Begin to Hope by Regina Spektor

9 September 2019

I don’t remember what channel I was watching, what time of day it was, or where I was. All I remember was being entranced by the woman with the Russian name and spunky red curls. The song was “Fidelity,” one of the singles on Regina Spektor’s fourth album, “Begin to Hope.” The quirky strength of her voice accompanied by simple music and her own piano playing was refreshingly different (as was her use of staccato), and I knew right then that I wanted to hear more.

Released in 2006, “Begin to Hope” was Spektor’s first album under a major label. These songs aren’t as barebones as her older work, but they are still uniquely Spektor, with her lyrics, versatile voice, and piano playing. Although she had a much larger budget for this album, Spektor stayed true to the music that got her fans hooked.

Along with her piano accompaniment, some songs have other instruments. On guitar in “Better” is Nick Valensi of The Strokes. Bass, saxophone, drums, and erhu are played on other songs, and Spektor plays guitar and percussion.

Besides having a voice that reaches almost any octave, Spektor is the most talented lyricist I’ve heard. Her songs tell stories, give strong viewpoints, and make fans think – hard. She has said that her lyrics are almost never about herself. “Apres Moi” is dark and makes you question her sanity, yet thrills you all the same. (“Be afraid of the lame; They’ll inherit your legs; Be afraid of the old; They’ll inherit your soul.”) She also refers to poet Boris Pasternak, singing a verse from his poem “February” in her native Russian, adding to the aura of the song.

You can feel the emotion in the music, voice, and lyrics of every song on “Begin to Hope.” “Lady” is a good portrayal of everything Spektor is talented at: using her vocals in different styles (in this case jazz/blues), playing piano, and writing lyrics that make you hang on every word. “On the Radio,” with its upbeat tempo and humorous reference to the Guns N’ Roses song “November Rain,” manages to slip in some obvious yet poetic advice on life. The simplicity of it all makes you think that there are messages in all her songs.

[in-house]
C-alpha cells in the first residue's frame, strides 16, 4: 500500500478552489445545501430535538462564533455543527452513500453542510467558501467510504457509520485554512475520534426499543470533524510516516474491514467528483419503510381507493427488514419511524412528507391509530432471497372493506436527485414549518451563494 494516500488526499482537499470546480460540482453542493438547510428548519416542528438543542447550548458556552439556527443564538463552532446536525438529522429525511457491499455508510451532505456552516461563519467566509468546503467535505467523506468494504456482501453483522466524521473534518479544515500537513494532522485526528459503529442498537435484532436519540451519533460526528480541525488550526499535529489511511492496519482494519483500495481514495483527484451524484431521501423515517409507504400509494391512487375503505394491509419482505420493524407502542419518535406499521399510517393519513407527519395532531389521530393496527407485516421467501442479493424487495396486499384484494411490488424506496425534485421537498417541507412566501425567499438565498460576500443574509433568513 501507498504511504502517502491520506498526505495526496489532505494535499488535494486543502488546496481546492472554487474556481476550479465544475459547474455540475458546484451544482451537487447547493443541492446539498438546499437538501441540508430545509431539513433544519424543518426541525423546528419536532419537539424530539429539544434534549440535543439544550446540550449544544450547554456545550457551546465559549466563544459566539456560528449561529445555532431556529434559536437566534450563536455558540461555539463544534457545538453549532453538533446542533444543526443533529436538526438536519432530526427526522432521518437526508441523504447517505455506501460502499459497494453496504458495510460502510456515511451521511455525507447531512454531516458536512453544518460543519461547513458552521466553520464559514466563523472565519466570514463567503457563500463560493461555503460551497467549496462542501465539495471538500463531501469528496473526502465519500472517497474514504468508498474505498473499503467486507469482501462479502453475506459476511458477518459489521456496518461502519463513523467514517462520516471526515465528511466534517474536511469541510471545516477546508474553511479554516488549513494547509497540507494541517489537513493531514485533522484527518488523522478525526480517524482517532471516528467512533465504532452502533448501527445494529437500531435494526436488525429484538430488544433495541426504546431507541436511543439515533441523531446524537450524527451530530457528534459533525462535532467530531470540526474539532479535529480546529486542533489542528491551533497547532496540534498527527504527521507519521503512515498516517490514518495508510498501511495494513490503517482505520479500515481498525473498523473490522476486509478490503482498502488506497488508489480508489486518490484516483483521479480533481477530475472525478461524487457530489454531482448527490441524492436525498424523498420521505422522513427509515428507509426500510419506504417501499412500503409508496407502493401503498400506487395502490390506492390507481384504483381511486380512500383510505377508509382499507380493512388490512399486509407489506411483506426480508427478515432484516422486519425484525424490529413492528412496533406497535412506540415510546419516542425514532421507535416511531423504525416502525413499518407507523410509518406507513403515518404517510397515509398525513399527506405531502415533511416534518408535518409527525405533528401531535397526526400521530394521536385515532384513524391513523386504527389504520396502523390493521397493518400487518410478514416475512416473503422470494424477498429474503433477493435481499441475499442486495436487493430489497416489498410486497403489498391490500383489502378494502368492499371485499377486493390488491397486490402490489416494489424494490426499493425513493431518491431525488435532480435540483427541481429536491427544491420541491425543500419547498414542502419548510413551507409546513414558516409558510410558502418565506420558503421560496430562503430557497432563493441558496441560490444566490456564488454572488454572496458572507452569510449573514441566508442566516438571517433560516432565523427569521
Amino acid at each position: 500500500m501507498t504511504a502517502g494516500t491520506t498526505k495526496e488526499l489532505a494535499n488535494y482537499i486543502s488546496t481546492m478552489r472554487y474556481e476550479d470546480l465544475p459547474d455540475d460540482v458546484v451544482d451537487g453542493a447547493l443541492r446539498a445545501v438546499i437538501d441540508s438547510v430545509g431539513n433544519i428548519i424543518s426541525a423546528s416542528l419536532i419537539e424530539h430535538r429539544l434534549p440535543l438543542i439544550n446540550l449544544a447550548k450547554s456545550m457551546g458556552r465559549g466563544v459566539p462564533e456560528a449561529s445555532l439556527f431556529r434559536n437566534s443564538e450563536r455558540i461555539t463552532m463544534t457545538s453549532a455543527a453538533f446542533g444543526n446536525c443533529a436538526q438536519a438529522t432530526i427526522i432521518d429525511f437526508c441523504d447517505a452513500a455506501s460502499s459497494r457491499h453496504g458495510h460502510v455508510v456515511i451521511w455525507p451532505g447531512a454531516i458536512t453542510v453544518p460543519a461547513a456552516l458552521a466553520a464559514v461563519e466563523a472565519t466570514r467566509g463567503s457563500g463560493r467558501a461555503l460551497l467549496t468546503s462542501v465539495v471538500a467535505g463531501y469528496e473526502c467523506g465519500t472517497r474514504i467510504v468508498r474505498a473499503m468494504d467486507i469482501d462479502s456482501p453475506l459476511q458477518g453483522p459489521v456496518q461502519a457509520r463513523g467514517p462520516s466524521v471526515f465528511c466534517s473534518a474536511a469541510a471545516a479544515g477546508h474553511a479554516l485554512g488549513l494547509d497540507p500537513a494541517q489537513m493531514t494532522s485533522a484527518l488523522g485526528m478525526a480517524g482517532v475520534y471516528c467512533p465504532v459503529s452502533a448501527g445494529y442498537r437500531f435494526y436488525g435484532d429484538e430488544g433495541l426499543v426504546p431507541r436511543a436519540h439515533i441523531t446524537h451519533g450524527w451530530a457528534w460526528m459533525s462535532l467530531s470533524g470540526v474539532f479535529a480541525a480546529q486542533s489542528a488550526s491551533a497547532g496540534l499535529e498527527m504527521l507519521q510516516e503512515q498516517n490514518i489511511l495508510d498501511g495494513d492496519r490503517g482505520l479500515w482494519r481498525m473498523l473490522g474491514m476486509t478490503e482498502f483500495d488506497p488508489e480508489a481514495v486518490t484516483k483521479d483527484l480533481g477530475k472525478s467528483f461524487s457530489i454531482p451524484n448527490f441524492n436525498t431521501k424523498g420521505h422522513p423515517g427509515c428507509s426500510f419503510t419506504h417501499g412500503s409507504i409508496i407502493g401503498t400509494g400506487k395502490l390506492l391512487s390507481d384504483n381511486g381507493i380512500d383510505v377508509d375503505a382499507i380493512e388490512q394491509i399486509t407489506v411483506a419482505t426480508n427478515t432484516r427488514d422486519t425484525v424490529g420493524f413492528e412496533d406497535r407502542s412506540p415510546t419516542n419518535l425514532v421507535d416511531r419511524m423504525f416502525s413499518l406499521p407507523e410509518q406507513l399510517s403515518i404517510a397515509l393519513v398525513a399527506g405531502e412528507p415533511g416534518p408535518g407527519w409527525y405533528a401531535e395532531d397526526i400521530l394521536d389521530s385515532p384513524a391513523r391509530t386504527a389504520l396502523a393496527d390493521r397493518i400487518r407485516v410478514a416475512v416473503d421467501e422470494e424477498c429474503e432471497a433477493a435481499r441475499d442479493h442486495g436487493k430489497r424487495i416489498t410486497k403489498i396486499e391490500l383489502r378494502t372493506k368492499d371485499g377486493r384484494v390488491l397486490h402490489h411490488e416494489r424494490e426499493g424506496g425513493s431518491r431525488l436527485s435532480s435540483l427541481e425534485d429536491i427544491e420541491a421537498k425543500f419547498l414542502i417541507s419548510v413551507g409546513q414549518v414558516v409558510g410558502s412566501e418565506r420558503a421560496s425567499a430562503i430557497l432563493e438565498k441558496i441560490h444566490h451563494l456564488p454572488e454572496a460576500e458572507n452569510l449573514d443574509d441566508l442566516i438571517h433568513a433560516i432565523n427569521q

Not everyone wants to think every time they hit the “play” button, which means Spektor’s music isn’t for everyone. Those who are up for pondering and contemplating the lyrics are in for not just a treat but the whole Halloween candy stash.

Other songs on the album include “Summer in the City,” combining two almost contradictory elements – New York City (the topic of many Spektor songs, along with religion) and loneliness. “Samson,” originally released on Spektor’s 2002 album, “Songs,” makes you feel so many different things, you can’t quite pick an emotion. It’s an unrequited love song of sorts alluding to Samson and Delilah. The lyrics (“You are my sweetest downfall; I loved you first; I loved you first”) stick to you like honey.

The deluxe version of the album (along with music videos) has six bonus songs that, cub scout’s honor, are worth the extra bucks.

Profound lyrics that dance around your heart, an eclectic voice, and perfect piano accompaniment make for the pleasure and emotion of excellent music.

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